Friday, January 23, 2015
While I continue taking an experimental drug to keep my cancer at bay, I cannot claim to be in either a remission or a recurrence, and the word “maintenance” does not shed much light on the situation. The paucity of the language at my disposal stymies me, as does its obfuscations. I am grateful that patients , hungry for more fortifying formulations, have begun to create them.
“Language is the mother of thought, not the handmaiden of thought,” the poet W. H. Auden once said, quoting the aphorist Karl Kraus, and then he added, “Words will tell you things you never thought or felt before.” Some of the vocabulary swirling around cancer leaves me feeling what I never wanted to feel or unable to think what I need to think.
Consider, first, medical lexicons that appear to blame the people receiving care. A patient said to have “failed tamoxifen” knows the drug has failed her. Similarly, a “platinum resistant” or “refractory” patient experiences not her refractory resistance but a drug’s ineffectuality. The word “relapsed” seems to find fault with people who have fallen back into error. Preferring the term but dreading the fact of recurrence, I bristle at surgical scans said to be “clean,” for the word makes me feel that I have been or will become dirty.
In the topsy-turvy world of cancer, anything “positive” or “advancing” spells trouble. Yet a brain labeled “unremarkable” after an M.R.I. hardly conveys the good news it contains.
Cancer’s most prominent words simply sound horrible to my ear: the mal at the start of malignancy and the hiss at the end of metastasis, as well as the hard-to-pronounce cachexia (loss of body mass) and ascites (buildup of fluids), not to mention such drugs as bevacizumab (Avastin), capecitabine (Xeloda), pemetrexed (Alimta) and trastuzumab (Herceptin). Doesn’t it seem sinister (and confusing) that each has an a.k.a.?
Just as jarring is the use of fine words in grotesque settings: cancer has “seeded” itself throughout the body; nodes have been “harvested”; a tumor is “indolent.”
Euphemisms for tumors abound. I have often been told that scans showed a lesion, shadow or spots. Before a number of medical regimens, I was informed about “minimal or acceptable side effects,” only later to wonder if I should have undergone treatments that left me with sores and rashes so debilitating that I could not swallow or with bone-wearying exhaustion that made it impossible to stand up. Because hospital idioms mask brutal realities, Dr. Susan Love came up with the now ubiquitous phrase “slash, burn and poison.”
Created by patients, portmanteaus — two words combined to produce a third — capture the dread of cancer as well as efforts to cover it up. My favorite, “scanxiety,” designates fears accompanying the anticipation of a test that may show evidence of disease. “Chemoflage,” as used by the anthropologist S. Lochlann Jain, mocks the deceptive information circulated by cheery chemotherapy brochures.
After genetic testing produced a population of people aware of their heightened risk of developing cancer, the neologism “previvor” arose to describe those who have tested “positive” for a deleterious mutation. It refers to survivors of a predisposition to cancer and has largely replaced the medical category — “unaffected carriers” — that turned this group into a contaminating menace.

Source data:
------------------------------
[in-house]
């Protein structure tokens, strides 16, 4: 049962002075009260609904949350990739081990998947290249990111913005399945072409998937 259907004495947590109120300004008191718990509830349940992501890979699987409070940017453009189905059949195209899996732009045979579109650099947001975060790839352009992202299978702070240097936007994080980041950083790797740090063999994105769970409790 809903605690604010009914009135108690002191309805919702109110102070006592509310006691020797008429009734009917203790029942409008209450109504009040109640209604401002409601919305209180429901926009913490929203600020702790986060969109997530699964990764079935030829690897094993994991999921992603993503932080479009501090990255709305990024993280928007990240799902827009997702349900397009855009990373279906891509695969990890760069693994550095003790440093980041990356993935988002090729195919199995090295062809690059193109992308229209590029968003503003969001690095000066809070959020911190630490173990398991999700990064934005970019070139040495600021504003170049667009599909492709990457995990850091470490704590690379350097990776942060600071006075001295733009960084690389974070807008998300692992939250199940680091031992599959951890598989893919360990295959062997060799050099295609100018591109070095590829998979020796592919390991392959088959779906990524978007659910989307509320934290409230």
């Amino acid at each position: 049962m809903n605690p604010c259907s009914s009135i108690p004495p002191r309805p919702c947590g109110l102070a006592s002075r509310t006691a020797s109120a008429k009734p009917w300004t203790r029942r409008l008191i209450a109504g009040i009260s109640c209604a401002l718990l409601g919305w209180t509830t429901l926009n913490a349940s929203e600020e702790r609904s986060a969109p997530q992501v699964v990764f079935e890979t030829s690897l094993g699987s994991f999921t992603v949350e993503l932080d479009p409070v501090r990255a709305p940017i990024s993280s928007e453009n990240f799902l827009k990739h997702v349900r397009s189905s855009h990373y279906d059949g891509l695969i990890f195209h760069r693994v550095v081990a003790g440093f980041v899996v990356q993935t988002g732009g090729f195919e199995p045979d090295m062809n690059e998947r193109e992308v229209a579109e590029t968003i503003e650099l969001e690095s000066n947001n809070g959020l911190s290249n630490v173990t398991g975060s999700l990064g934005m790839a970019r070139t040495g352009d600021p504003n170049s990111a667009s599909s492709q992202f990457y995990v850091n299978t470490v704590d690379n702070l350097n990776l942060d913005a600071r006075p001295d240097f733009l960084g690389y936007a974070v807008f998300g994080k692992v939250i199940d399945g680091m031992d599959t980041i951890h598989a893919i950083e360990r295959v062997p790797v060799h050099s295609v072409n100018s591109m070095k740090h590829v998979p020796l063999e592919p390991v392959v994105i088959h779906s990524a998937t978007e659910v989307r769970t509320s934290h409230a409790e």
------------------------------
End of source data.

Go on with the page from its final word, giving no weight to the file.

Certain phenomena commonly confronted by cancer patients await new words. What should we call the befuddlement that results from the conflicting opinions of specialists on the course of action urged on a patient? Or the mind-numbing misery of interminable waits in (usually beige) waiting rooms (with jigsaw puzzles)? Don’t we need a rubric for the growing population that must turn down the unpronounceable drugs because they are unaffordable?
For years I have resisted the pervasive tag “cancer survivor” because it erases or demeans patients who do not or suspect they cannot survive the disease. In its place, readers have suggested P.L.C. (Person Living with Cancer), cancer veteran, cancer gambler and, given all the hospital trips, cancer schlepper (for which I thank my friend Nancy K. Miller).
Recently, my oncologist called me “an exceptional responder.” Since most of the people in my clinical trial have suffered recurrences, Dr. Matei meant to be happy on my behalf, but the classification saddened me on theirs.
So I was delighted to encounter an essay by another friend who encourages linguistic exuberance with respect to this matter of self-definition. In an article composed nine years before her death from metastatic breast cancer, the witty queer theorist Eve Kosofsky Sedgwick recommended acronyms like BBP (Bald Barfing Person) and WAPHMO (Woman About to go Postal at H.M.O.). She then confided that she personally had alternated between PSHIFTY (Person Still Hanging In Fine Thank You) and QIBIFA (Quite Ill, But Inexplicably Fat Anyway) until she settled on “undead.”
To describe herself when she would no longer qualify to be numbered among the undead, Eve decided on “differently extant.” Like many of our cherished deceased, she remains to this day palpably and differently extant. Her words help me come to terms.
Monday, January 5, 2015
New year good time for cancer survivors to make new planBy Sheryl M. Ness, R.N.
Living With Cancer
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As the New Year arrives, it's a great time to make a new plan for the coming months with a focus on your health and happiness. As a cancer survivor, you're not alone. Nearly 12 million people are living with cancer in the United States, more than 28 million estimated in the world. Early diagnosis and novel treatments, including advancements in clinical research, continue to provide cancer survivors with long and healthy lives.